A group of landmark giant sequoias has so far been spared by a blaze sweeping through a California national park, authorities said on Sunday.
The so-called KNP Complex fire, which was ignited by lightning earlier this month, reached the western edge of Sequoia National Park’s Giant Forest, home to a group of ancient sequoia trees dubbed the Four Guardsmen.
But protection measures including wrapping the bases of the huge trees in fire-resistant coverings kept safe “these national treasures,” Sequoia and Kings Canyon National Parks officials wrote early on Sunday in a Facebook post.
The Guardsmen mark the entrance to the Giant Forest, a grove of some 2,000 sequoias.
The General Sherman, the world’s largest tree that towers over the others at 275 feet (83 m) and is more than 36 feet (11 m) in diameter at its base, had not been impacted by the fire as of Friday, park officials said on Saturday. It stands about 2.5 miles (4 km) northeast of the Guardsmen.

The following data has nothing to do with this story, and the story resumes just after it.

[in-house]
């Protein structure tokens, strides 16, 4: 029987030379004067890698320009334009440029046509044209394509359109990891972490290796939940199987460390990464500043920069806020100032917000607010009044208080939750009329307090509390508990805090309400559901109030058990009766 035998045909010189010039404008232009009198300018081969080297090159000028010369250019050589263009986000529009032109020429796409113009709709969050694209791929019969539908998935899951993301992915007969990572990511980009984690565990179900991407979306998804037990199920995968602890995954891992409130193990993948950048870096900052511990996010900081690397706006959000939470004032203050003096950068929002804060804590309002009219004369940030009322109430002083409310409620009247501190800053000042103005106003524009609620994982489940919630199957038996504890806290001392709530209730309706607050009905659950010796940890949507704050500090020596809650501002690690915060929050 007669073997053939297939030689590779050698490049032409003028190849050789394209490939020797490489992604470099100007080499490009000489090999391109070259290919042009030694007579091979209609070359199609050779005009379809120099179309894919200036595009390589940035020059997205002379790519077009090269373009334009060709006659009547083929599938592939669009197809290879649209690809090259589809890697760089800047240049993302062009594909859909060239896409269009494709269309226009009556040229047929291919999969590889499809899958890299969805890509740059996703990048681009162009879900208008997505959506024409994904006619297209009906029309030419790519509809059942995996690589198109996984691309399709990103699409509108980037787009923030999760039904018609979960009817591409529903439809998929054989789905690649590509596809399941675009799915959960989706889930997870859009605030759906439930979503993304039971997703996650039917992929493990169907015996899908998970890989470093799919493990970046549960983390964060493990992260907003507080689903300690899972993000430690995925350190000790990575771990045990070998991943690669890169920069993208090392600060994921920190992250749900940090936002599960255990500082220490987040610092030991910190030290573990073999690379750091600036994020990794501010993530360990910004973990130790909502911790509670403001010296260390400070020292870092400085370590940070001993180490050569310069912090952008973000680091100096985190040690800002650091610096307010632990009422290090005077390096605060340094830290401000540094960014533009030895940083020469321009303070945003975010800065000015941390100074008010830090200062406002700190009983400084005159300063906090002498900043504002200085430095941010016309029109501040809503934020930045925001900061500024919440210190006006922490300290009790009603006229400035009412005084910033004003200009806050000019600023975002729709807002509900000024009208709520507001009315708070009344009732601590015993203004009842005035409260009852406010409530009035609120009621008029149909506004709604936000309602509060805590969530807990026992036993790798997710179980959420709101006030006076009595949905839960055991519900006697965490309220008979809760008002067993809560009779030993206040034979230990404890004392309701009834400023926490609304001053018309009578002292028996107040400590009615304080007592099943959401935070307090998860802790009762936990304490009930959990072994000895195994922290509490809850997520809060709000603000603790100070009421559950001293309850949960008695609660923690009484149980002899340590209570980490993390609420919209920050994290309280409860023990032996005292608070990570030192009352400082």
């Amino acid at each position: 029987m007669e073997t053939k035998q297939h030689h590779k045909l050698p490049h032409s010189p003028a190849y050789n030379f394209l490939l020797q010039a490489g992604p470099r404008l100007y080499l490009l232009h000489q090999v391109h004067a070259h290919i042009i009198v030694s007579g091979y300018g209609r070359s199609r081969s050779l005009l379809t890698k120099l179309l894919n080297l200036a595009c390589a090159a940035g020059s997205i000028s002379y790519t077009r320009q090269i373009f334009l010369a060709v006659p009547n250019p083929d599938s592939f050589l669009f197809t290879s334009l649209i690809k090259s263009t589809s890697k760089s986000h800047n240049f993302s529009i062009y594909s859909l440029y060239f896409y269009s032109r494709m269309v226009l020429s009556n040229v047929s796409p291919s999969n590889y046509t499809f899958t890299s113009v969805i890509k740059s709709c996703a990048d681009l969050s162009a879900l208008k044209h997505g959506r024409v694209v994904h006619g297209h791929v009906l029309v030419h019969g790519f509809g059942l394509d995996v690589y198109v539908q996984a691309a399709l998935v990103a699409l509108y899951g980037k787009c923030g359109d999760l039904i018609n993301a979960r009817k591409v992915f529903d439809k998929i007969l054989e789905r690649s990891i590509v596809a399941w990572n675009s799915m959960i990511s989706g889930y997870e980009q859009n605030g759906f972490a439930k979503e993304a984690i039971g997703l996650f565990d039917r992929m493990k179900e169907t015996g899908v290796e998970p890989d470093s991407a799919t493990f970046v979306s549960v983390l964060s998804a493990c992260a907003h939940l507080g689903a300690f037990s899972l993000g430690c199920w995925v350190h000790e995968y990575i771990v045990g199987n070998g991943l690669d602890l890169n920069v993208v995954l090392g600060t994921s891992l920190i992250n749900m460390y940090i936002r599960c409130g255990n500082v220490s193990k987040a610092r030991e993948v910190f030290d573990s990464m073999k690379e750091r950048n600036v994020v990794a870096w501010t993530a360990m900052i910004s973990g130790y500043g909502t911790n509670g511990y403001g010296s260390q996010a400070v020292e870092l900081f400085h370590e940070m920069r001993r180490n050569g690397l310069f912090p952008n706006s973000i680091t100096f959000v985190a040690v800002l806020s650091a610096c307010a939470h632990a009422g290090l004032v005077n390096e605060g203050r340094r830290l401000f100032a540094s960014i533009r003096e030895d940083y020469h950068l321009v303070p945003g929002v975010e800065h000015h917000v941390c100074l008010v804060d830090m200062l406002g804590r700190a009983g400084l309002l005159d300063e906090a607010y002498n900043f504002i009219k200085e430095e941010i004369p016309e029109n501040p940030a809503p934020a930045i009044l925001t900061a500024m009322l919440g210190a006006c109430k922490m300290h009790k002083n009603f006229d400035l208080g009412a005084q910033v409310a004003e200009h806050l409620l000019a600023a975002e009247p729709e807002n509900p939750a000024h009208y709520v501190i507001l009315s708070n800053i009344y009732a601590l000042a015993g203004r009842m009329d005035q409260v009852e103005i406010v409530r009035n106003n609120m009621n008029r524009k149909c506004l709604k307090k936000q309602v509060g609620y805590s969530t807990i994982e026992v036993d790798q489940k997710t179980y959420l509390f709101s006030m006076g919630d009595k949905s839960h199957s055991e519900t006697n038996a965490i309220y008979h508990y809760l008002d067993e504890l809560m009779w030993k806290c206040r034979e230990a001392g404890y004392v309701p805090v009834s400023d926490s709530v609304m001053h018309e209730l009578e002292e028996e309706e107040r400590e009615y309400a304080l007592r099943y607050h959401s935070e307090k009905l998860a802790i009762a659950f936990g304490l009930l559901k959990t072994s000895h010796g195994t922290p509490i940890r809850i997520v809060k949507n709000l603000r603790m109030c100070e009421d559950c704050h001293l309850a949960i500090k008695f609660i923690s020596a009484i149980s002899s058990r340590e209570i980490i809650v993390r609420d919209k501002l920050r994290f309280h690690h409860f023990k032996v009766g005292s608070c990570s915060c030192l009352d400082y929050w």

Other steps the park service has taken to protect the sequoias include prescribed burns, which reduce the amount of available fuel in case the fire reaches them.
Sequoias depend on fire as part of their life cycle, but some massive, intense fires fueled by climate change may do more damage than in the past.
The KNP Complex, now considered a single fire after two blazes merged, has grown in size in recent days, burning some 21,777 acres (8813 hectares) as of early Sunday, according to the federal Inciweb fire information system. It remained 0% contained.
Smoke cleared on Saturday afternoon, the park service said, allowing air operations to resume efforts to tackle the flames in “steep terrain inaccessible to fire crews.”
The blaze, one of dozens to erupt across several western states in a fire season that got off to an early start, forced the closure earlier this week of Sequoia National Park. — Reuters
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